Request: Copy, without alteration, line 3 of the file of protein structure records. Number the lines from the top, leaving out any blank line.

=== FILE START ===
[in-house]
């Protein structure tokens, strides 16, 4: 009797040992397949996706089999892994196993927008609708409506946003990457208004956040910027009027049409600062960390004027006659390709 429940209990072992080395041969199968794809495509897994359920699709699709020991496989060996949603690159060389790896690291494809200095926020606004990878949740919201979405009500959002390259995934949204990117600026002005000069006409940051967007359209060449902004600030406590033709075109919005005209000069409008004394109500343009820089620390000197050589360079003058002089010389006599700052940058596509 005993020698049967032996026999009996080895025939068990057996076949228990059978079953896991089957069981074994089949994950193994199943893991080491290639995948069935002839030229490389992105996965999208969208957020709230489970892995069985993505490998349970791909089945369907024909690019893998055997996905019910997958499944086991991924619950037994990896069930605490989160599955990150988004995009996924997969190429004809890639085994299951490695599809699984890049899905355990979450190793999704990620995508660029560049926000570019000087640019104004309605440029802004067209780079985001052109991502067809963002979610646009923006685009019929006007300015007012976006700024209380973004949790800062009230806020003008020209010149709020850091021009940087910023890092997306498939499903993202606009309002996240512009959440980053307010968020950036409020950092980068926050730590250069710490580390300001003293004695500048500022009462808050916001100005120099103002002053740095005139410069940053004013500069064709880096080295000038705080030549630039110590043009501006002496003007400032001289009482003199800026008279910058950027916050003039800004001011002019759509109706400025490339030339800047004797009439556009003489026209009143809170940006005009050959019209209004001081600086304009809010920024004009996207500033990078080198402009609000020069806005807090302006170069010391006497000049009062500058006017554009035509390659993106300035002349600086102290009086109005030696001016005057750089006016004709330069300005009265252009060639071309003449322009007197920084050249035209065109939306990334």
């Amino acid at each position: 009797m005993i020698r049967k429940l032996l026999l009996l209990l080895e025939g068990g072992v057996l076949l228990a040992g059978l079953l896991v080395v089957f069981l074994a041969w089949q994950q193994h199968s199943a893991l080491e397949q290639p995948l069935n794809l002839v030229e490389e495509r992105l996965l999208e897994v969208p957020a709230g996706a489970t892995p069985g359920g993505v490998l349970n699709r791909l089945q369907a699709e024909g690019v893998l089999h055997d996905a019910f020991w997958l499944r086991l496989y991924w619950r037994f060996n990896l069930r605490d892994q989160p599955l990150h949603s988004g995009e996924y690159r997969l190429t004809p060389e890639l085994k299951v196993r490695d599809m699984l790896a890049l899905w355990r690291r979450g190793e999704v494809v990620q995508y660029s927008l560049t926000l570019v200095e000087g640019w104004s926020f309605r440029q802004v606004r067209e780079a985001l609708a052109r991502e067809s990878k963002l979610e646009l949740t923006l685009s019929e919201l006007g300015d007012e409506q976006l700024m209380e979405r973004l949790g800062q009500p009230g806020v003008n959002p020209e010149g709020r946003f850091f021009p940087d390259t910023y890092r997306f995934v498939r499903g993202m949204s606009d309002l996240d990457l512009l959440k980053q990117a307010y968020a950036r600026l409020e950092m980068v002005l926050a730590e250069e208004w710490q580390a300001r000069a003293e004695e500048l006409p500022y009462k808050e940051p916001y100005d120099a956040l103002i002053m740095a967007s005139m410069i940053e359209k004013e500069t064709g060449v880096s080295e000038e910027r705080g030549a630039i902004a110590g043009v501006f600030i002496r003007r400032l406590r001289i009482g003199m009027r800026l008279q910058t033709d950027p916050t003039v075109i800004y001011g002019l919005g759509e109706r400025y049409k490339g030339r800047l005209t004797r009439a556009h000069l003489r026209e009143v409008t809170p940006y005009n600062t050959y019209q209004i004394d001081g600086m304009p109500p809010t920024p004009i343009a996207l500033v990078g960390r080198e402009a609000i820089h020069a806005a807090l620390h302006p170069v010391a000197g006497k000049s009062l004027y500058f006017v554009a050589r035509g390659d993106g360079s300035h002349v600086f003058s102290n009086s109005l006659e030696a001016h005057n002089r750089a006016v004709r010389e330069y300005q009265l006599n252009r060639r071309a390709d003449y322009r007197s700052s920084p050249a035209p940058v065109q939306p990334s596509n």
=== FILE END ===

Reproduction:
């Amino acid at each position: 009797m005993i020698r049967k429940l032996l026999l009996l209990l080895e025939g068990g072992v057996l076949l228990a040992g059978l079953l896991v080395v089957f069981l074994a041969w089949q994950q193994h199968s199943a893991l080491e397949q290639p995948l069935n794809l002839v030229e490389e495509r992105l996965l999208e897994v969208p957020a709230g996706a489970t892995p069985g359920g993505v490998l349970n699709r791909l089945q369907a699709e024909g690019v893998l089999h055997d996905a019910f020991w997958l499944r086991l496989y991924w619950r037994f060996n990896l069930r605490d892994q989160p599955l990150h949603s988004g995009e996924y690159r997969l190429t004809p060389e890639l085994k299951v196993r490695d599809m699984l790896a890049l899905w355990r690291r979450g190793e999704v494809v990620q995508y660029s927008l560049t926000l570019v200095e000087g640019w104004s926020f309605r440029q802004v606004r067209e780079a985001l609708a052109r991502e067809s990878k963002l979610e646009l949740t923006l685009s019929e919201l006007g300015d007012e409506q976006l700024m209380e979405r973004l949790g800062q009500p009230g806020v003008n959002p020209e010149g709020r946003f850091f021009p940087d390259t910023y890092r997306f995934v498939r499903g993202m949204s606009d309002l996240d990457l512009l959440k980053q990117a307010y968020a950036r600026l409020e950092m980068v002005l926050a730590e250069e208004w710490q580390a300001r000069a003293e004695e500048l006409p500022y009462k808050e940051p916001y100005d120099a956040l103002i002053m740095a967007s005139m410069i940053e359209k004013e500069t064709g060449v880096s080295e000038e910027r705080g030549a630039i902004a110590g043009v501006f600030i002496r003007r400032l406590r001289i009482g003199m009027r800026l008279q910058t033709d950027p916050t003039v075109i800004y001011g002019l919005g759509e109706r400025y049409k490339g030339r800047l005209t004797r009439a556009h000069l003489r026209e009143v409008t809170p940006y005009n600062t050959y019209q209004i004394d001081g600086m304009p109500p809010t920024p004009i343009a996207l500033v990078g960390r080198e402009a609000i820089h020069a806005a807090l620390h302006p170069v010391a000197g006497k000049s009062l004027y500058f006017v554009a050589r035509g390659d993106g360079s300035h002349v600086f003058s102290n009086s109005l006659e030696a001016h005057n002089r750089a006016v004709r010389e330069y300005q009265l006599n252009r060639r071309a390709d003449y322009r007197s700052s920084p050249a035209p940058v065109q939306p990334s596509n």